We sketch the proof of the easy half of the theorem.
This proves one half of (2); the other half is a matter of direct computation.
the left half of the interval
the upper half of the unit disc
Thus $F$ is greater by a half.
$F$ is half the sum of the positive roots. [Or: half of the sum]
Half of the sets of $R$ miss $i$ and half the remaining miss $j$.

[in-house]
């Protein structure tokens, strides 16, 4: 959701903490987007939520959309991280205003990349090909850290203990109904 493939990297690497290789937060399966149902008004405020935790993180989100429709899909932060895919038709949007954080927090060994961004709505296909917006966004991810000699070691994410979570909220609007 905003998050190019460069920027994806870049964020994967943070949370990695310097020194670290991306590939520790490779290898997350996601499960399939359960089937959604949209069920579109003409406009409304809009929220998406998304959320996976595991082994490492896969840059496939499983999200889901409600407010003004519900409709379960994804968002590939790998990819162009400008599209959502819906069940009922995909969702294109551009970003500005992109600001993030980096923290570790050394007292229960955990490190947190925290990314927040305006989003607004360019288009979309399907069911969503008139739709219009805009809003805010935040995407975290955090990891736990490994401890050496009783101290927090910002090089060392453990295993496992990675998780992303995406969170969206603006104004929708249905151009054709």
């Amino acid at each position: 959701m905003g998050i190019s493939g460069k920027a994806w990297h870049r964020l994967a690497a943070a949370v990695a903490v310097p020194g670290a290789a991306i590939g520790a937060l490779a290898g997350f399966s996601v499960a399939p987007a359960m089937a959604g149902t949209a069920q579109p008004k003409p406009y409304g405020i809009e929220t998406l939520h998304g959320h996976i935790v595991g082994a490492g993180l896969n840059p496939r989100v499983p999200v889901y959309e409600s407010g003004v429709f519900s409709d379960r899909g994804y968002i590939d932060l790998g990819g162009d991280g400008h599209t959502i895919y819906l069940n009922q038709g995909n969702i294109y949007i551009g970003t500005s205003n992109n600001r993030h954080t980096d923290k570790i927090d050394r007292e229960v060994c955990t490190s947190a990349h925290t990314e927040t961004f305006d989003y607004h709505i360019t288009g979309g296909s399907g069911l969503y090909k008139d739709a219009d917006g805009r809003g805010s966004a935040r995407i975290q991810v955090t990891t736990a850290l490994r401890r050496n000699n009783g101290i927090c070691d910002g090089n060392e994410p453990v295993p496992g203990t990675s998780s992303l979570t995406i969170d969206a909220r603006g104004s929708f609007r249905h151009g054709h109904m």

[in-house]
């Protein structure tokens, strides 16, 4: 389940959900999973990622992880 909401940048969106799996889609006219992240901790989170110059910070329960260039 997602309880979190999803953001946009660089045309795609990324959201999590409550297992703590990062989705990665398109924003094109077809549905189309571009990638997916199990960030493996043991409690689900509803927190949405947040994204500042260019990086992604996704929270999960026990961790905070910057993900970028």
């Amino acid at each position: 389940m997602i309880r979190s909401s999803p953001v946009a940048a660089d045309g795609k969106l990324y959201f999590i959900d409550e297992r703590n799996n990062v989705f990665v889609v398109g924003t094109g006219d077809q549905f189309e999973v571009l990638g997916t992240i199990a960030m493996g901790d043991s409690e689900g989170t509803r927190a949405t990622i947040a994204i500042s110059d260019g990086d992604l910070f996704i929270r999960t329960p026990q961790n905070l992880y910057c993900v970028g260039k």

Then $J$ contains an interval of half its length in which $f$ is positive.
On average, about half the list will be tested.
Now $F$ is half as long as $G$. [Or: as $G$ is]
We divide $N$ in half.
The length of $F$ is thus reduced by half.
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